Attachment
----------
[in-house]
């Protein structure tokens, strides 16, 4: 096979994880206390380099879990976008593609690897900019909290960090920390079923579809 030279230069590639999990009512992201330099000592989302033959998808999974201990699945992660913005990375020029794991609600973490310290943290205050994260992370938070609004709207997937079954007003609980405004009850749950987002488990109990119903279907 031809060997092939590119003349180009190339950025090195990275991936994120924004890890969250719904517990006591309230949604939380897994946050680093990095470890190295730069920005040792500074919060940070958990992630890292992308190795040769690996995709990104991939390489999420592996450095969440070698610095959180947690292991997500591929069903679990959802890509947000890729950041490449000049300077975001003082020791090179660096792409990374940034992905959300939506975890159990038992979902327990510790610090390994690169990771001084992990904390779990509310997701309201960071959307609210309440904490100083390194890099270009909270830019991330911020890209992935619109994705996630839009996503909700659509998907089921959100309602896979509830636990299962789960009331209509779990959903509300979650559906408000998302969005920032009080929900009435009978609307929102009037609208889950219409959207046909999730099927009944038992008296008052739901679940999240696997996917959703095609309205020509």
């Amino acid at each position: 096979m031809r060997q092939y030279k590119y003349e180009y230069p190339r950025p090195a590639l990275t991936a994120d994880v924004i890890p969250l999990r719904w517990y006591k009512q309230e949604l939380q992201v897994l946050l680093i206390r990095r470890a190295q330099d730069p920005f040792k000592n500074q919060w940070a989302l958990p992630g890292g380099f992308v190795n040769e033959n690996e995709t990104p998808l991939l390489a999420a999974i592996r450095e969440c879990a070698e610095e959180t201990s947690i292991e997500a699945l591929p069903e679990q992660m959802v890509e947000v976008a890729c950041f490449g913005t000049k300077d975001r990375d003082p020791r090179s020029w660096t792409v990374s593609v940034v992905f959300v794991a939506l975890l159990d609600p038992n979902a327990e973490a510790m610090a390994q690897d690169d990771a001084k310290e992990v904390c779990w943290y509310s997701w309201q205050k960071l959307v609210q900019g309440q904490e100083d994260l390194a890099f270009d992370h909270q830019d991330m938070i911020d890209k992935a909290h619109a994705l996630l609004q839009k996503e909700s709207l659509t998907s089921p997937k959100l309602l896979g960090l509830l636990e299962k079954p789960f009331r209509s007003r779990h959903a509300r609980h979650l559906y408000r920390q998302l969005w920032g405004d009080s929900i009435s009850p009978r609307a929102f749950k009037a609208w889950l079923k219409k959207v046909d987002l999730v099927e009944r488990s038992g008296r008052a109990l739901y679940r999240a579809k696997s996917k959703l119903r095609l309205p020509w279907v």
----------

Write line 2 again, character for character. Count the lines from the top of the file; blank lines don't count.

């Protein structure tokens, strides 16, 4: 096979994880206390380099879990976008593609690897900019909290960090920390079923579809 030279230069590639999990009512992201330099000592989302033959998808999974201990699945992660913005990375020029794991609600973490310290943290205050994260992370938070609004709207997937079954007003609980405004009850749950987002488990109990119903279907 031809060997092939590119003349180009190339950025090195990275991936994120924004890890969250719904517990006591309230949604939380897994946050680093990095470890190295730069920005040792500074919060940070958990992630890292992308190795040769690996995709990104991939390489999420592996450095969440070698610095959180947690292991997500591929069903679990959802890509947000890729950041490449000049300077975001003082020791090179660096792409990374940034992905959300939506975890159990038992979902327990510790610090390994690169990771001084992990904390779990509310997701309201960071959307609210309440904490100083390194890099270009909270830019991330911020890209992935619109994705996630839009996503909700659509998907089921959100309602896979509830636990299962789960009331209509779990959903509300979650559906408000998302969005920032009080929900009435009978609307929102009037609208889950219409959207046909999730099927009944038992008296008052739901679940999240696997996917959703095609309205020509």